5.15pm President Ellen Johnson Sirleaf of Liberia, who in 2005 became the first female president of an African country, says:

"I admired her strength and tenacity. I admired her ability to make decisions, even when they were unpopular. And that's why she was called the Iron Lady, and I dare say that I'm also called the Iron Lady."

The actress Meryl Streep says:

“Margaret Thatcher was to me a figure of awe for her personal strength and grit. I was honoured to try to imagine her late life journey, after power; but I have only a glancing understanding of what her many struggles were, and how she managed to sail through to the other side.”

“To have withstood the special hatred and ridicule, unprecedented in my opinion, leveled in our time at a public figure who was not a mass murderer; and to have managed to keep her convictions attached to fervent ideals and ideas - wrongheaded or misguided as we might see
them now-without corruption - I see that as evidence of some kind of greatness, worthy for the argument of history to settle.”

“To have given women and girls around the world reason to supplant fantasies of being princesses with a different dream: the real-life option of leading their nation; this was groundbreaking and admirable.”

5.05pm Greg Hands MP tweets:

Terrible news about Lady Thatcher. Was Britain's greatest post-War PM, always very kind to me & made a huge difference to my C & F constits...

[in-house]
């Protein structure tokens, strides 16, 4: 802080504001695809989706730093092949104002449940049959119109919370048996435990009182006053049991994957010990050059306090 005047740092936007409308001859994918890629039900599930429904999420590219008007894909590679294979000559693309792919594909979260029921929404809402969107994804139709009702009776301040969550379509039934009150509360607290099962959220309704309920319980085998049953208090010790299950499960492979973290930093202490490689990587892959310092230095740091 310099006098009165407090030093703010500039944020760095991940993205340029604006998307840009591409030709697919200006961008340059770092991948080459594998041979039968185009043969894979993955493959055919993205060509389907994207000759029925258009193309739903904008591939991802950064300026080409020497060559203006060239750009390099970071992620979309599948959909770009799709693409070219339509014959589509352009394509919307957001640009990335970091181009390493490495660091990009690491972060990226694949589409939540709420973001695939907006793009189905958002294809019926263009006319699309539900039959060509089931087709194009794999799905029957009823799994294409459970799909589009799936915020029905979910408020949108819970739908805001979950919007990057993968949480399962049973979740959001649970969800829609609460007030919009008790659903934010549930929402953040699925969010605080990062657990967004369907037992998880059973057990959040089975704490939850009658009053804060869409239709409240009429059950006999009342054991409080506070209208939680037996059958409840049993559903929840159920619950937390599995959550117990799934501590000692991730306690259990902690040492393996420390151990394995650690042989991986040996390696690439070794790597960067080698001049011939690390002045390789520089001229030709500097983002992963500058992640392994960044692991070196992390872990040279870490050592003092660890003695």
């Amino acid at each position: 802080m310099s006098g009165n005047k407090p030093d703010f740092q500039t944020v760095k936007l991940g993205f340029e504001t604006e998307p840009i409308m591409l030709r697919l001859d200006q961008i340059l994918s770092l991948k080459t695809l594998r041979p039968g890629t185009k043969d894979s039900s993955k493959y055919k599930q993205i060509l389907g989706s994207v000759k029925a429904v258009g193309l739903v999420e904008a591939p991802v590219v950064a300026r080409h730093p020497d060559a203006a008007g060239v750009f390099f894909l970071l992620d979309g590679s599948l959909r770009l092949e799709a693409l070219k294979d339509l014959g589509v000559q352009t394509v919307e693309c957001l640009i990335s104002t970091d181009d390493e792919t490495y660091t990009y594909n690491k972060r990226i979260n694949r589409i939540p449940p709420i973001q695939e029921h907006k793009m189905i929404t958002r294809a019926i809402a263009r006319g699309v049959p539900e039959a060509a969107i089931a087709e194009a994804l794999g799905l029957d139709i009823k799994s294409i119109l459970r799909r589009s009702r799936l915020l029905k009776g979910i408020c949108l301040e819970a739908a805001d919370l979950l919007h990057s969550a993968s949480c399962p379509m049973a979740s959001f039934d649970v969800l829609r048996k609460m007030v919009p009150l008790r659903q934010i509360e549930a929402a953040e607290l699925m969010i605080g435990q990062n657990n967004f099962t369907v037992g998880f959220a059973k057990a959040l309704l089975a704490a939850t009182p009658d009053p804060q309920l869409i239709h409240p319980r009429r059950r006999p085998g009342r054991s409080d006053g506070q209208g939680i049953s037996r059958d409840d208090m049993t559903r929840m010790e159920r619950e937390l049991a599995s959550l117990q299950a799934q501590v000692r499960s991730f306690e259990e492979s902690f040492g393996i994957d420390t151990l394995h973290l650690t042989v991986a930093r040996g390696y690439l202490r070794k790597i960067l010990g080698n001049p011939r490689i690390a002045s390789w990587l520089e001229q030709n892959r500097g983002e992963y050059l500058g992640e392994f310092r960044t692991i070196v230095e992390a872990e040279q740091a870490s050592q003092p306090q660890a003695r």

The loss of Lady Thatcher will be felt hard in the Royal Hospital, Chelsea, with its Margaret Thatcher Infirmary & chapel where she prayed...

Was enormously privileged to be asked by Conservative Way Forward in 2005 to deliver
a speech in Lady T's presence celebrating 30 years since she became Leader.

Simon Walker, director general of the Institute of Directors, says:

"Britain was privileged to have a prime minister who understood the importance of entrepreneurs, aspiration and business."

5pm Helmut Kohl says:

"I greatly valued Margaret Thatcher for her love of freedom, her incomparable openness, honesty and straightforwardness."

4.50pm NATO secretary-general Anders Fogh Rasmussen said Baroness Thatcher "strongly supported NATO values."

Afghanistan President Hamid Karzai said: "Prime Minister Thatcher was one of the greatest leaders the world knew.”

Lord  Lawson says:

Britain seemed doomed to continual economic decline. She changed all that and her tax reforms were emulated around the world.

She did not surround herself with Yes-men but people who shared her ideas to rescue the economy.

I wanted her to succeed but the poll tax was a grave error and a great misjudgment.